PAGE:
Reactivity Update Supports Large XML Messages
The new feature allows organizations to scan large message attachments for formatting consistency, message integrity and malicious code before forwarding them along to back-end systems.
Multi-Mode Messaging comes as companies are turning to Web services protocols to move large chunks of data between systems and applications, said Joelle Kaufman, vice president of marketing at Reactivity Inc.
"If youd told me even six months ago that wed be seeing 1GB XML messages, Id have said No way, but were seeing them," she said.
The new feature gives Reactivitys XML gateways flexibility in handling XML messages, depending on factors like message size, security and transaction speed.
Customers can choose a "store and forward" option that spools XML messages to a disk on the Reactivity gateway appliance. Once the message is saved to disk, it is decrypted, inspected and then passed to back-end services, Kaufman said.
The store and forward option allows companies to do in-depth inspections of SOAP (Simple Object Access Protocol) message attachments or batch XML messages, verifying the integrity of the XML schema and user authentication and checking for malicious threats such as SQL injection attacks, among other things, she said.
Alternatively, companies can stream XML messages to memory, where more cursory checks of the SOAP message header are performed before the message and attachment are passed along to back-end systems, she said.
Message checks take milliseconds to complete, though it may be "multiple milliseconds" as customers add more kinds of checks for each message, she said.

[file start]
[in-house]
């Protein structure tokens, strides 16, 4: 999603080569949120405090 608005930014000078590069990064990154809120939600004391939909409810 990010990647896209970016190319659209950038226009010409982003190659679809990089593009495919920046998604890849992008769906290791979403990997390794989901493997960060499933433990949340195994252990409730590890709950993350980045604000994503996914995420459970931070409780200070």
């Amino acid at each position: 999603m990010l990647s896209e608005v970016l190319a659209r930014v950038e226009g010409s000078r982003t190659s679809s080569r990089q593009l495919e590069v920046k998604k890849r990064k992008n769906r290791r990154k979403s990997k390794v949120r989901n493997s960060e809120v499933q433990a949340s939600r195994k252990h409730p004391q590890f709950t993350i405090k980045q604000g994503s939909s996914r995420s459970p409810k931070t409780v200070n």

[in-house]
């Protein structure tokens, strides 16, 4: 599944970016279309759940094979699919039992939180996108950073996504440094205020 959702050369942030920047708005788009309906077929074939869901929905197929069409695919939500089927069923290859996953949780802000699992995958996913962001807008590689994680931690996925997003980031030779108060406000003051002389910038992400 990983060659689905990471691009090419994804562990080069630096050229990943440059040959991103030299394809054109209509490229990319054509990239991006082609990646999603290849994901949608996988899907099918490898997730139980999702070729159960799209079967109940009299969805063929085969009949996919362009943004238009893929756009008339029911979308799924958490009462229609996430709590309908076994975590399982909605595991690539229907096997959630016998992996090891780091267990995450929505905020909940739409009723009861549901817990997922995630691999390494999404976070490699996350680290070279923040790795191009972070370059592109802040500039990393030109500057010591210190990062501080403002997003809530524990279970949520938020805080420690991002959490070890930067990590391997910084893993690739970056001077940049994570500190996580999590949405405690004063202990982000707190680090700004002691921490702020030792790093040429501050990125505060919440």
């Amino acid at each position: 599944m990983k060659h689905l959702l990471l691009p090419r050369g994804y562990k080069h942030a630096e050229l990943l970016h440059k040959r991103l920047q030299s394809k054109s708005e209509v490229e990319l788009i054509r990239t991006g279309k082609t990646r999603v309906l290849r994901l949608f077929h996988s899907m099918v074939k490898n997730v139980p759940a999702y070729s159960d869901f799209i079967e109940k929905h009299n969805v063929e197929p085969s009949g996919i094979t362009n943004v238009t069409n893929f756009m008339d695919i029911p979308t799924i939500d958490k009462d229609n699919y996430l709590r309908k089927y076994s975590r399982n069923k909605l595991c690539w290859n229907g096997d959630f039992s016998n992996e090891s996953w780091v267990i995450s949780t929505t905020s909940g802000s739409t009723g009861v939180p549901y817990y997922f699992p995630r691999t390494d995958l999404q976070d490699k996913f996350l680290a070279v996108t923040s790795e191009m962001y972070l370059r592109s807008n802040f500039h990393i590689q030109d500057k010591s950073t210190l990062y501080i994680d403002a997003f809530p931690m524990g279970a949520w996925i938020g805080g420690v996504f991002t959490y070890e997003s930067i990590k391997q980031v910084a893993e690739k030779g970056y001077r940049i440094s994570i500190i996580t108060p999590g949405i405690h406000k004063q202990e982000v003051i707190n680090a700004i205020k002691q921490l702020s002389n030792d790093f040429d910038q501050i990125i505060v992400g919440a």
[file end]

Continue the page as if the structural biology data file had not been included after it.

Thomson Prometric, a computer-based testing company, uses Reactivitys gateway to secure external business-to-business XML interfaces to its back-end business services, according to Christopher Crowhurst, vice president and principal architect.
The company uses Web services built on Microsoft .NET and BEA Systems Inc.s Web Logic to provide registration, scheduling and other services for testing and professional accreditation customers like Educational Testing Services, Microsoft Corp. and Cisco Systems Inc.
Thomson is using the Multi-Mode Messaging feature to do schema validation, content inspection and digital certificate verification on large attachments such as test results that get passed between Thomson and its customers, Crowhurst said.
The feature takes pressure off back-end legacy systems, which are more likely to become bogged down by spurious requests, interrupted transfers or improperly formatted XML messages, he said.
Thomson began the shift to Web services in 2003 and now supports six business services and around 15 Web services applications, including products from Siebel Systems Inc. and PeopleSoft, as well as custom scheduling and registration systems, he said.
Thomson hopes to have between 25 and 30 percent of its business going through Web portals. Technology like Reactivitys XML gateway will enable the company to automate distribution of content like video and multimedia training materials securely over the Web. That will reduce the companys reliance on older protocols such as FTP and manual processes to circulate rich media, Crowhurst said.
Multi-Mode Messaging on Reactivitys Gateway appliance is available immediately. A Reactivity Gateway costs $65,000 for a 1.75-inch dual-processor unit, Kaufman said.
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